Tuesday, January 28, 2003

The Hours

In a Nutshell: Extremely well acted, good story. I liked it (didn't love it), DH not so much. Not wow like I was expecting.

Quick Plot: The story of three lives, all revolving around the Virginia Woolf novel Mrs. Dalloway in one way or another: Virginia herself writing the novel in 1928, housewife Laura reading the novel in 1951, and editor Clarissa, nicknamed Mrs. Dalloway by a friend.

In Detail: I liked this movie, though I didn't love it. It had its moments, it had some great lines, it had a fantastic cast (virtually everyone is "somebody"), and the acting was amazing. How all of that could lead to just an okay movie, I'm not quite sure, but it did. It was very slow, which isn't always a bad thing, but I did feel the pacing could have picked up just a touch. While I found it uplifting, despite its grim moments, I didn't find it truly inspiring or powerful. DH got very little if anything out of it, except that all women are lesbians, either secretly or openly (he's kidding; sort-of). There may have been some subtext that we missed, since neither of us knows much about Woolf or the book. It's certainly not for everyone, but it is interesting to watch. Rent if you aren't sure you would like it.

Will I Buy It? Highly doubtful. It was good, I'm glad I saw it, but there is not enough there for me to watch it over and over.


In a Nutshell: So much fun! Very very good, a definite must see.

Quick Plot: Velma Kelly, a vaudeville star, is arrested for double murder in jazz-era Chicago. Now notorious, it gives her what she needs to be an even bigger star, after she's acquitted of course. Roxie Hart, a vaudeville wannabe, shoots her lover, and starts giving Velma a run for her publicity. Who will make it out first, and win the spotlight both so desperately seek? Stay tuned. What about justice? Who cares!!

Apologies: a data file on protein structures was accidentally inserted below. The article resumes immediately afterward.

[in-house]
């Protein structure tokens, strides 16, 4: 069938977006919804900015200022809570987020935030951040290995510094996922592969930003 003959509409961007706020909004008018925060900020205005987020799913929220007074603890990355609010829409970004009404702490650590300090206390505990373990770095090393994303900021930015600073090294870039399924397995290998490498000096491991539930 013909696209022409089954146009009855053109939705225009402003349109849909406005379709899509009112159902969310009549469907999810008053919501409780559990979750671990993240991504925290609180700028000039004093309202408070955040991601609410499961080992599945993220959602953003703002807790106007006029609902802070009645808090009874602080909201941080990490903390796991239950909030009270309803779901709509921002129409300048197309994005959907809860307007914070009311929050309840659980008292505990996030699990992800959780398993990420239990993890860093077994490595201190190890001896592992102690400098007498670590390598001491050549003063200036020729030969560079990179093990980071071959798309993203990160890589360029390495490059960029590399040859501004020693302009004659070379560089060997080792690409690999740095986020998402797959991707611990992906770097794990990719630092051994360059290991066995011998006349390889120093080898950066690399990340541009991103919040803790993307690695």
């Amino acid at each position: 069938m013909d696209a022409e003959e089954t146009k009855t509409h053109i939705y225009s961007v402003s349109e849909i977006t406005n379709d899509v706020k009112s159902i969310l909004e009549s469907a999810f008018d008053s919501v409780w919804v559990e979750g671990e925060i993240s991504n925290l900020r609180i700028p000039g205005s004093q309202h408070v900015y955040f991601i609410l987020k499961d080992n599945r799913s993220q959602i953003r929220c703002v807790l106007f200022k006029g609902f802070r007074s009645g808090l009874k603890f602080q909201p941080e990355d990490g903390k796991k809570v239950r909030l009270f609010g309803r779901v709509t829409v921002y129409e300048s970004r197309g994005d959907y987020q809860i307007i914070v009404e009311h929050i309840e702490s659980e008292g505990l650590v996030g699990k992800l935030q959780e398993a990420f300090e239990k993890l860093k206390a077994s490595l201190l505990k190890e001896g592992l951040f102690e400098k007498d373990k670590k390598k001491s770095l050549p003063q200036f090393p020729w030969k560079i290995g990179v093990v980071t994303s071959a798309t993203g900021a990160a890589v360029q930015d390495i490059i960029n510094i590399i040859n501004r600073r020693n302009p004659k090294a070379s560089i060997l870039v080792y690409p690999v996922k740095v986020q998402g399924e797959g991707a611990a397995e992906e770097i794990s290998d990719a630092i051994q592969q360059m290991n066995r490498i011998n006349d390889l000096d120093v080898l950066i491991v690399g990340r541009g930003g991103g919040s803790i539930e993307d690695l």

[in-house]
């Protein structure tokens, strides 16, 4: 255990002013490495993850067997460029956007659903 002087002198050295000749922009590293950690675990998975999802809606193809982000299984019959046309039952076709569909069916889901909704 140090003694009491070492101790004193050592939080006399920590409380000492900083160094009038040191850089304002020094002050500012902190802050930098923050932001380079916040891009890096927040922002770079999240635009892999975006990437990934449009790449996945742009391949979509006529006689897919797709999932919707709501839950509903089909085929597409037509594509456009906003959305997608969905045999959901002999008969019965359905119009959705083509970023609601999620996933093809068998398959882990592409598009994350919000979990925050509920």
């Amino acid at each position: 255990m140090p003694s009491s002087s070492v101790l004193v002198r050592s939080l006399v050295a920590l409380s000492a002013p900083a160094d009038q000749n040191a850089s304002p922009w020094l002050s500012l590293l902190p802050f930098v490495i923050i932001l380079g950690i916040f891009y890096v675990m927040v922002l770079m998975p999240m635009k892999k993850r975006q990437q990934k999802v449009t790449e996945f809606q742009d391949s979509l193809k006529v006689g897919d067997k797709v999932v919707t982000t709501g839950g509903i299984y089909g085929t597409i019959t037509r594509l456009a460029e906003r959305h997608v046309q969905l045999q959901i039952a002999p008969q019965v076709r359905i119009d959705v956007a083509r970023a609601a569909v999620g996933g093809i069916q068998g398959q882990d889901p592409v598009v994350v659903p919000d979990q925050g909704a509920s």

In Detail: DH and I both enjoyed this film immensely. It was dazzling, and so very much fun. The songs are catchy (I'm still humming "Cell Block Tango," must get the soundtrack), the singing is good to great (everyone is doing their own singing and dancing), the dancing is excellent (when it is edited such that you can see it well), and the acting is so over the top as to fit in perfectly with the outlandish story. I was also very happy to see that they kept some of the stage aspects in the film. For instance, when the women sing about why they’re on "murderess row," they use red handkerchiefs for the blood of the injuries. Obviously, being a film, they didn't have to, but they did, and I loved it. The movie is also very funny. Just fun, fun, fun! While not absolutely the best film I've ever seen, we both liked it a lot. But please let me say, despite the relatively "soft" rating of PG-13, this is NOT a film for children!! I wouldn't even want to see it with a 13-year-old, much less anyone younger. It is quite provocative and suggestive, in more ways than one. If you won't let your kids watch MTV, then you certainly don't want them watching this.

Will I Buy It? I really want to say yes, but I'll have to think about it a bit more. Maybe I need to see it again. I can't decide if I would watch it repeatedly, but it is certainly a must see, preferably on the big screen.

Addendum: Chicago upgraded to must buy! The more times I see it, the more I like it.

Thursday, January 2, 2003

Catch Me If You Can

In a Nutshell: A terrifically fun two hours, totally worth seeing.

Quick Plot: In this offering from Steven Spielberg, Leonardo DiCaprio plays Frank Abignale, the consummate con artist who impersonates a doctor, a lawyer, a pilot, and various other professions, all while cashing millions of dollars in fake checks all across the US and Europe, and all before his 21st birthday. That puts the FBI on his trail, with Tom Hanks as the agent who's after him. Sound far-fetched? It's a true story!